Not dissimilar to what I wrote to Mervin above, I was encouraged even by your relative’s quote:

“Please give me one insane miracle for free, then I’ll explain the rest to you later.”

Chipping away at the assumptions of naturalism helps bring things back into perspective for me. If we all have to choose an insane miracle to start from, it makes it easier to choose the Resurrection.

Also, recognizing that certain subversive assumptions have infiltrated my thinking, as George helped bring to light, allows them to be exposed and refuted. That can make the idea of natural phenomena pointing to God seem reasonable again.

It is a weird thing to be trying to “back into” faith. I.e. try to disrupt other ideas so that God feels more likely. But since George says I’m “out on a limb”, I guess a few steps back from the edge is not a unreasonable route to travel before navigating the rest of the tree. I accept the position of many of you that it is not a tenable long-term approach. Right now it feels like a process of gathering all the pieces together and tossing ones that don’t belong before trying to make them all fit, while simultaneously trying to decide if the puzzle reveals anything in the first place. And there must still be more to it that I don’t quite understand. For instance, I don’t know why the historicity of the gospels doesn’t seem as convincing as it once did, or why the apparent fine-tuning of the physical constants of the universe to support life, or the big-bang itself, don’t scream “God” to me the way they once did. I guess I am still just reeling from half-believing myself to be a genetic automaton.

Once again, thank you all so much for being a part of this thread. I am so thankful for all of you. My wife and four daughters don’t know how much you have helped even this last week, but they are thankful to have me operating even at 50%. God bless you all.

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Hi, I would be happy to discuss various aspects that may interest you, but for now, I thought this extract from my poetry may take the conversation to “… use to ground yourself …” (some features that I have added for visual aspects have not come through in the paste, but perhaps the poetry may be worth a read).

Jesus, hear
our great sorrows;
Christ, heal
our many afflictions;
Jesus, forgive
our sins.

Christ the Redeemer
Our High Priest
Went to the mountain, saying:
Blessed are those
Who are poor in spirit
Blessed are those
Who hunger for what is right
Blessed are those
Who are merciful
Blessed are those
Who are of a pure heart
Blessed are those
Who seek to bring peace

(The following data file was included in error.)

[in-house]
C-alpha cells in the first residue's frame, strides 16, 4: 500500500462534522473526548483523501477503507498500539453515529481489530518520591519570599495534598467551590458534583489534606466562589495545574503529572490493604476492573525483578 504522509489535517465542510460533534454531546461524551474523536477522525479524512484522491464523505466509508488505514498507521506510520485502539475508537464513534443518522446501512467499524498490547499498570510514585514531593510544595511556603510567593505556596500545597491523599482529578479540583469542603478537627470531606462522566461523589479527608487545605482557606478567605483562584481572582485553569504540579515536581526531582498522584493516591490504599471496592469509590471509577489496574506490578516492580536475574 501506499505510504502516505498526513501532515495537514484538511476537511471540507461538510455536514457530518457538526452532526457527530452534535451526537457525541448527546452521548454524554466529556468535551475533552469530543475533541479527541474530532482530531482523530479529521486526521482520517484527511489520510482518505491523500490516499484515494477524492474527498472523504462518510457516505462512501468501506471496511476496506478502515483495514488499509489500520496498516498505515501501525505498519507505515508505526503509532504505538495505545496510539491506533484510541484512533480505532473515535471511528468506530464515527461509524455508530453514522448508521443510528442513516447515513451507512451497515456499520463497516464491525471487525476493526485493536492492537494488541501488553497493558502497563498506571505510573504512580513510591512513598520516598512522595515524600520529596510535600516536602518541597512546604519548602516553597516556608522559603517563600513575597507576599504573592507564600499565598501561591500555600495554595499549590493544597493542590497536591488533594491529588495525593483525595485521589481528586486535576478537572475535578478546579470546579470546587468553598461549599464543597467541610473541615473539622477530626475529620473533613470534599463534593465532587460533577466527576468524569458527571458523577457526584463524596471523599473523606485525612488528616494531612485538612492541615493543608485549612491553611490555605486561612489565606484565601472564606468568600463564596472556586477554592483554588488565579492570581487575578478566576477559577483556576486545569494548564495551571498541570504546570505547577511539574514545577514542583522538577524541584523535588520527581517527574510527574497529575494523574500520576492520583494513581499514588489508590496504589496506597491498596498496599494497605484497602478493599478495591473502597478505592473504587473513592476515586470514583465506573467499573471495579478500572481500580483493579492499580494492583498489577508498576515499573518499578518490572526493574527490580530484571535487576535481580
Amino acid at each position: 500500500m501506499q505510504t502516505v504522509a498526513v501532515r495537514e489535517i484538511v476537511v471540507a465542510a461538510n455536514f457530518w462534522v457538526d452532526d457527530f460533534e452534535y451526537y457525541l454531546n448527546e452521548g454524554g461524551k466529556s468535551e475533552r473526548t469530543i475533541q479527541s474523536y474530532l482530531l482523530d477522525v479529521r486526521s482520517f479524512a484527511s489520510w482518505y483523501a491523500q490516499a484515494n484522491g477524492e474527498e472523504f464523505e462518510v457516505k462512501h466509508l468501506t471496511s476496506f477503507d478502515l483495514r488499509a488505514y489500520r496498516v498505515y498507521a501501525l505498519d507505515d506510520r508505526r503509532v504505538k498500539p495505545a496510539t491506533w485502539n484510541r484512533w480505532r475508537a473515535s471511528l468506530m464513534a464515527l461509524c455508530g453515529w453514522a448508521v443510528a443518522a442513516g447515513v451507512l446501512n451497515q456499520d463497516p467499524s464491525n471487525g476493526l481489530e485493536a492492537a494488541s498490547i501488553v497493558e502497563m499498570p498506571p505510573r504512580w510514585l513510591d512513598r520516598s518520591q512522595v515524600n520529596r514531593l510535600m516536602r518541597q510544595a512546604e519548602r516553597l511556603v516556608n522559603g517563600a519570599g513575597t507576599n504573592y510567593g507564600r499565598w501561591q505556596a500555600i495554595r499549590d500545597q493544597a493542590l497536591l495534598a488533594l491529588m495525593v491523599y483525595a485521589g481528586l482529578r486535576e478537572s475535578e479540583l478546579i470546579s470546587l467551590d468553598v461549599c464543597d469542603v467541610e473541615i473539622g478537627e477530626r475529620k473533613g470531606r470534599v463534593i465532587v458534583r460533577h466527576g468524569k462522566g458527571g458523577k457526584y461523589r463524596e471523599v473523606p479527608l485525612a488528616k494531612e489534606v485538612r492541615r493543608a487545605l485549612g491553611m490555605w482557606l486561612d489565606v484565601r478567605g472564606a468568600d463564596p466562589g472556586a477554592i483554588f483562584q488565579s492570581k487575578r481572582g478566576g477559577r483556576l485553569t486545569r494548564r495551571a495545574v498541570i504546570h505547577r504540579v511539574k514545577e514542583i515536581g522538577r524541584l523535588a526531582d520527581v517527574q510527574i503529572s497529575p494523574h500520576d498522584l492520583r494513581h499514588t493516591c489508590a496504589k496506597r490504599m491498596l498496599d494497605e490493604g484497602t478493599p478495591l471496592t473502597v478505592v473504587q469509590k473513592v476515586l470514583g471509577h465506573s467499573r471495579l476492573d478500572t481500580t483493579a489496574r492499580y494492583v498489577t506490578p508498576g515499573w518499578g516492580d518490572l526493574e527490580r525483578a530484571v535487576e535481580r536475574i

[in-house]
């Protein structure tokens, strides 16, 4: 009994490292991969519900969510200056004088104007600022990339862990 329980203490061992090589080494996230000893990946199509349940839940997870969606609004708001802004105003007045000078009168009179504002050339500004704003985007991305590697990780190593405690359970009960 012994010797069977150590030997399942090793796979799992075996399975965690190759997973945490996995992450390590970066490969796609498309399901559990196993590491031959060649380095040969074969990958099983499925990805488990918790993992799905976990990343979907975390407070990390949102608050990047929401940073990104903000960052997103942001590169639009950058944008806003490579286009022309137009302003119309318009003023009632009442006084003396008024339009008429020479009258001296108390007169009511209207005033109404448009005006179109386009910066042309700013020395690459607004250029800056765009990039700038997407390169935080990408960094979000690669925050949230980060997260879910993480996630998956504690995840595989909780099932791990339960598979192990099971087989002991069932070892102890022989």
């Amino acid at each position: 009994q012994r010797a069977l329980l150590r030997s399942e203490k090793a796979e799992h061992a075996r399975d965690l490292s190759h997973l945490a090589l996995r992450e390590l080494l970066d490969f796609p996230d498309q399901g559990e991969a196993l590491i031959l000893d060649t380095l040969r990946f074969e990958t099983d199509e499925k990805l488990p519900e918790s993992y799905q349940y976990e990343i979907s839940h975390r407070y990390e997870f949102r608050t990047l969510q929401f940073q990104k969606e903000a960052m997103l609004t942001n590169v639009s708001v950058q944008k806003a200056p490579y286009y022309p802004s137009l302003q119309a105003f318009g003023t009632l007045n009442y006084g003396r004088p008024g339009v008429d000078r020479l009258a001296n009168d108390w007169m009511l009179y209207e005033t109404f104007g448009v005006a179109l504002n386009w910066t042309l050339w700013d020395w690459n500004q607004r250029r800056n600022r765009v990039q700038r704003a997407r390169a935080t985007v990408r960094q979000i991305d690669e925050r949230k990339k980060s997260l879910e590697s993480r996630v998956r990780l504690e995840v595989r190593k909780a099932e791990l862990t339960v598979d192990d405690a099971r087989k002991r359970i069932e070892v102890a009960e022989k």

Blessed are you who hear his words
You shall be the sons and daughters of God.

I have come to fulfil the law and the prophets.

This is the law of God;

Do not have hatred in your heart
Forgive your brothers and sisters
Then come to the altar of God.
This is the law of Jesus;
Do not look with lust at a woman,
If your eye causes you to sin
Pluck it out and throw it away.
This is the law from God;
If any-one strikes you, turn the other cheek
Love your enemies
Do good to those who despise you.
This is the law from Christ;
Our Father causes the sun to rise
For the evil and the good
Be perfect like your Father in Heaven.
This is the gift of Jesus Christ;
Be not anxious about your life
Seek first the kingdom of heaven,
And all of life’s goodness will be yours.

His disciples asked him, “Show us God”.
You have seen me
You have seen God
If you have a small amount of faith
You will say to a mountain of troubles
Be drowned in the deep blue sea
And it will be so.
The faith in Christ;
We are born of water and Spirit;
God so loved the world that he gave his only Son
So that we may have eternal life

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Beautiful. Thank you.

Yes, I suggest you push aside the books and arguments. Read Isaiah. Read it slowly. Meditate upon it. Pray about those passages that touch your heart. Consider the prophetic word. Who but God can know the future? If God speaks through his prophet of things to come, clearly the message is not of human origin. Do not pray for certainty, but for humility. Do not pray that God would show himself to you, but that you might be granted opportunity to show his love to others.

Once you have gained your footing again, if you must read something, I suggest Pascal’s Pensees. He addresses many of the things that are bothering you.

God bless, and hang in there. The spiritual life is not a constant upward trajectory, at least not in my experience. Fear no evil in the valley of the shadow of death. The Lord is with you.

“Let your conversation be always full of grace, seasoned with salt, so that you may know how to answer everyone.” -Colossians 4:6